This week I posted a picture of my homemade mayo on social media. A lot of people wanted the recipe so I figure a great way to share it would be a blog post!
I'm still getting my feet wet with this whole blog concept and have been the queen of procrastination. By the time I get the hang of it Blogs will probably no longer exist....
Why Homemade Mayonnaise?
Well Because everything is better when it's homemade of course!
With homemade you have complete control over your ingredients unlike store bought. You can make a clean food without added sugars, preservatives or crazy ingredients you can't pronounce. I think the more we can make ourselves and the less dependent we are on the grocery store the better we will be. Why let someone else be in control of your food? Food is one of the most important aspects to living but so often we give that control over to a unknown entity who does not care if we live or die. That's frightening!
The best part is mayo is quick and easy to make and I bet you have most of the ingredients in your pantry. You can make it more nutritious by using healthier oils, vinegar with the mother in it and fresh ingredients instead of processed.
It is best to use ingredients that are room temperature. Don't be afraid to add a little flavor like hot sauce, herbs, garlic or pepper.
Oil- Use a light tasting oil, you don't want to use oil that will overpower the flavor like extra virgin olive oil. You can mix oils also. I like to use the light olive oil and grapeseed oil mixed but use whatever you have. Common oils to use in mayo are Grape seed, Canola, Avocado, Sunflower or Vegetable oil.
Acids- You will need an acid to emulsify the the liquids into the oil. I like to use a mixture of vinegar and lemon juice, I think the combination adds more flavor. Fresh lemon always tastes better than bottled lemon juice but use what you have. A variety of different vinegars can be use, I always have Apple Cider Vinegar with the mother in it so that is what I stick with.
Eggs- Use a fresh farm egg, your mayonnaise will last as long as your eggs. You want a good quality egg as it will be raw, not something from the grocery store. I would never dare to eat a raw grocery store egg, do you have any idea how old those eggs are? Several weeks at least and they are dipped in hot chemicals to 'sanitize'. Eggs have a bloom on them that protects contaminants from entering the shell, this is why a chick can develop inside the egg safely. Once an egg is washed the bloom is removed and the shell is now porous, allowing contaminants or chemicals to enter the egg. Only in Western culture do we wash eggs and store them in the refrigerator.
Mustard- You can use a Dijon mustard or mustard powder, mustard aids in emulsification and acts as a stabilizer. I like to grow my own mustard seed and grind it into powder. Mustard seed is incredibly easy to grow, its has more bee's on it then any other flower in the garden and it's fun thrashing it to get all those seeds out.
Salt- Use a somewhat fine salt. I have recently discovered Redmonds Real Salt and love it! Its unrefined and mined in the USA, Utah to be exact. Unlike other salt that is heat processed this salt is unrefined and contains all of the natural minerals and taste that salt should have. I order it in bulk and use it in canning and even the butter I sell at the farm stand.
Food Processor- I find the most foolproof way to make mayo is in the food processor. Just in case you weren't aware food processors have a little gadget on the food pusher that is like a tube with a tiny hole in the bottom. This is for slowly adding oil, it adds the oil in a perfect stream to emulsify to perfection.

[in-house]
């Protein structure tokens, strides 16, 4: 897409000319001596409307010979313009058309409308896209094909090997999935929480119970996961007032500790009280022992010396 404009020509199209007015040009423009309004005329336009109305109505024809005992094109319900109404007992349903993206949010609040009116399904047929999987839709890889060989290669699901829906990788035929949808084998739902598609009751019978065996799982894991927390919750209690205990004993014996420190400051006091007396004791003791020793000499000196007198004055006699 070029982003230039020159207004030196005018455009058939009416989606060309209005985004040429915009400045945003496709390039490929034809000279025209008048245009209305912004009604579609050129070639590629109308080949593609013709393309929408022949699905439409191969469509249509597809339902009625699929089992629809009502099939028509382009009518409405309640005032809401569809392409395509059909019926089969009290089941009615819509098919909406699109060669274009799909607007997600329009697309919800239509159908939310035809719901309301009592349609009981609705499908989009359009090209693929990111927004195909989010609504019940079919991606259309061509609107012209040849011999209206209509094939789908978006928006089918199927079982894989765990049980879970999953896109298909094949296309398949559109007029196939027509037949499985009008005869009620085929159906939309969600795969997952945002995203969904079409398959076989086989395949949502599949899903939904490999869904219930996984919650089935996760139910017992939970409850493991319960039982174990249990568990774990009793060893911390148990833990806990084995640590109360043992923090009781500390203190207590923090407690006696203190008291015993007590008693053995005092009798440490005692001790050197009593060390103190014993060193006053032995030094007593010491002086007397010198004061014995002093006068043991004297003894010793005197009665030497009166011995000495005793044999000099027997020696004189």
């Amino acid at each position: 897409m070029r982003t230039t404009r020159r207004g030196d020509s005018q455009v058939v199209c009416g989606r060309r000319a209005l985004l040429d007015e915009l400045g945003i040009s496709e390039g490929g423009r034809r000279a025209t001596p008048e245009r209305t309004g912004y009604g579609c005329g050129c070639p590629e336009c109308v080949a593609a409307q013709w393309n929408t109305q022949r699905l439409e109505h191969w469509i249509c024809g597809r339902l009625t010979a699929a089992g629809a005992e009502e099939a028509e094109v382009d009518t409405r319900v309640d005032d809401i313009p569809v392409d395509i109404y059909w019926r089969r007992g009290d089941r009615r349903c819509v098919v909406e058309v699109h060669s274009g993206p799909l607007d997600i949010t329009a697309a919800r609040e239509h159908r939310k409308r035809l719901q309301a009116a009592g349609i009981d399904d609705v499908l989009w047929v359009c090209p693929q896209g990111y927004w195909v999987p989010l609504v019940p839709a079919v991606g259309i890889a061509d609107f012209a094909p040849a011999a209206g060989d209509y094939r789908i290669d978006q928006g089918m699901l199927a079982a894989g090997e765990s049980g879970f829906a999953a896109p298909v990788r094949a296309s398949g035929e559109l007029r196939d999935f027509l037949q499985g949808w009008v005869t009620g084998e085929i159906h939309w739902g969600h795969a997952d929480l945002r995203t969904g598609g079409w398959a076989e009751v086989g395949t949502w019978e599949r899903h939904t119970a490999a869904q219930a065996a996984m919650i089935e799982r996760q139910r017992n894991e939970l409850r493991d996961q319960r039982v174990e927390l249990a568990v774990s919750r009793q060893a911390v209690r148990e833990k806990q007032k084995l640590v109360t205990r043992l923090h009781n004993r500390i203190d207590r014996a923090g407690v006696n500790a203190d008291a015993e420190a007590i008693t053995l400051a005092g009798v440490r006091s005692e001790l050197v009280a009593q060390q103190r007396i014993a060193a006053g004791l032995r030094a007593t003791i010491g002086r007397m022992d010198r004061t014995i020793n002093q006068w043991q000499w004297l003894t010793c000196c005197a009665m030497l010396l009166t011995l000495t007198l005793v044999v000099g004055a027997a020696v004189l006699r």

Emersion Blender- The nice thing with an emersion blender is less dishes and you can add all the ingredients at once. You will want to use that handy cup that came with it for best results.
Standard Blender and Hand Whisking- The trouble with these methods is it can be tricky to add the oil slow enough to keep the mayonnaise from breaking. If the oil is added to fast it will cause the mayo to quickly break. The key is to add the oil SLOW and I mean drop by drop in the beginning. It's a little hard to do that by hand with a blender or a whisk unless you have 10 minutes and a nice set of strong arms. But it is definitely doable if that is what you have available.
What if it does break?
No worries my friend! Just put that broken mayonnaise in a measuring cup or something you can easily pour from. Whisk up an egg with a touch of vinegar or mustard and VERY SLOWLY add the broken mayonnaise to the egg in the food processor or by hand. Presto it should be back together. You can always use that broken mayo for salad dressing if you just added your last egg to the mayo.
1 Large Egg
1/2 tsp Salt
1/2 tsp. Vinegar
1 tbsp. Lemon Juice
3/4 cup Olive Oil
Add egg, mustard, salt, vinegar and lemon juice to the food processor bowl. Pulse 10-12 times to mix ingredients well.
Pour oil into the food pusher tube while the food processor is running.
Put mayo in a glass container and store in fridge, it will thicken up even more once it is cold.
Add all the ingredients the the immersion blender cup or another similar container.
Hold immersion blender on the bottom just over the egg and pulse 10 - 12 times until egg emulsifies.
Slowly bring the immersion blender up and down to incorporate oil until mayo is thick.
Store in refrigerator.
Blender or Whisk
Add egg, mustard, salt, vinegar and lemon juice to bowl or blender. Mix until combined well.
Very slowly add the oil while constantly mixing. Drop by Drop at first and as it emulsifies and comes together you can increase to a very slow stream. This process will take about 10 minutes.
Store in glass container in refrigerator.
Julia Child liked to say that one large egg can only manage to hold 3/4 cups of oil. I always like to remember that.
The Joy of Cooking mayonnaise recipe says to never make mayonnaise if it is storming or it will surely break!